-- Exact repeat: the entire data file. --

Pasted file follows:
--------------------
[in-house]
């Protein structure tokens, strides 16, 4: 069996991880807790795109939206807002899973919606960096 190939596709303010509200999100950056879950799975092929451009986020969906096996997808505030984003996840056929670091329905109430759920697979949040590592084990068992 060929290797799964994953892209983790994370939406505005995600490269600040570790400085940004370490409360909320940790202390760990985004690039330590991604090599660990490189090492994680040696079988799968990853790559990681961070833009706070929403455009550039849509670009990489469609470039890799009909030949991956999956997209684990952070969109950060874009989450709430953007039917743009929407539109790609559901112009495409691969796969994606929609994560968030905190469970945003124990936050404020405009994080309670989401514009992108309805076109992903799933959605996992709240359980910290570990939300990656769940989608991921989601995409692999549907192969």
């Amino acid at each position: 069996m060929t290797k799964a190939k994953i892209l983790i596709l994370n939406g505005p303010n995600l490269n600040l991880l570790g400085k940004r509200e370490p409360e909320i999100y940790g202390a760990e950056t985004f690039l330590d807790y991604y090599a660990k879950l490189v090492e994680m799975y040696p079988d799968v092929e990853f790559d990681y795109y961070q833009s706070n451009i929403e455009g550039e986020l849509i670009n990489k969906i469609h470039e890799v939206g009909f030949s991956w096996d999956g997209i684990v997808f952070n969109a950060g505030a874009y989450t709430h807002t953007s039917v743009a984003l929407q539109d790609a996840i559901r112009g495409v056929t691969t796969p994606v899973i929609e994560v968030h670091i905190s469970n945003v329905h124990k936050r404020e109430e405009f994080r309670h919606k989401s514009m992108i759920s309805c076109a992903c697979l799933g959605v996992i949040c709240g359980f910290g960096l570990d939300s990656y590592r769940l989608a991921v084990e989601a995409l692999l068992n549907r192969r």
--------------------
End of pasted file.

[in-house]
């Protein structure tokens, strides 16, 4: 069996991880807790795109939206807002899973919606960096 190939596709303010509200999100950056879950799975092929451009986020969906096996997808505030984003996840056929670091329905109430759920697979949040590592084990068992 060929290797799964994953892209983790994370939406505005995600490269600040570790400085940004370490409360909320940790202390760990985004690039330590991604090599660990490189090492994680040696079988799968990853790559990681961070833009706070929403455009550039849509670009990489469609470039890799009909030949991956999956997209684990952070969109950060874009989450709430953007039917743009929407539109790609559901112009495409691969796969994606929609994560968030905190469970945003124990936050404020405009994080309670989401514009992108309805076109992903799933959605996992709240359980910290570990939300990656769940989608991921989601995409692999549907192969």
């Amino acid at each position: 069996m060929t290797k799964a190939k994953i892209l983790i596709l994370n939406g505005p303010n995600l490269n600040l991880l570790g400085k940004r509200e370490p409360e909320i999100y940790g202390a760990e950056t985004f690039l330590d807790y991604y090599a660990k879950l490189v090492e994680m799975y040696p079988d799968v092929e990853f790559d990681y795109y961070q833009s706070n451009i929403e455009g550039e986020l849509i670009n990489k969906i469609h470039e890799v939206g009909f030949s991956w096996d999956g997209i684990v997808f952070n969109a950060g505030a874009y989450t709430h807002t953007s039917v743009a984003l929407q539109d790609a996840i559901r112009g495409v056929t691969t796969p994606v899973i929609e994560v968030h670091i905190s469970n945003v329905h124990k936050r404020e109430e405009f994080r309670h919606k989401s514009m992108i759920s309805c076109a992903c697979l799933g959605v996992i949040c709240g359980f910290g960096l570990d939300s990656y590592r769940l989608a991921v084990e989601a995409l692999l068992n549907r192969r």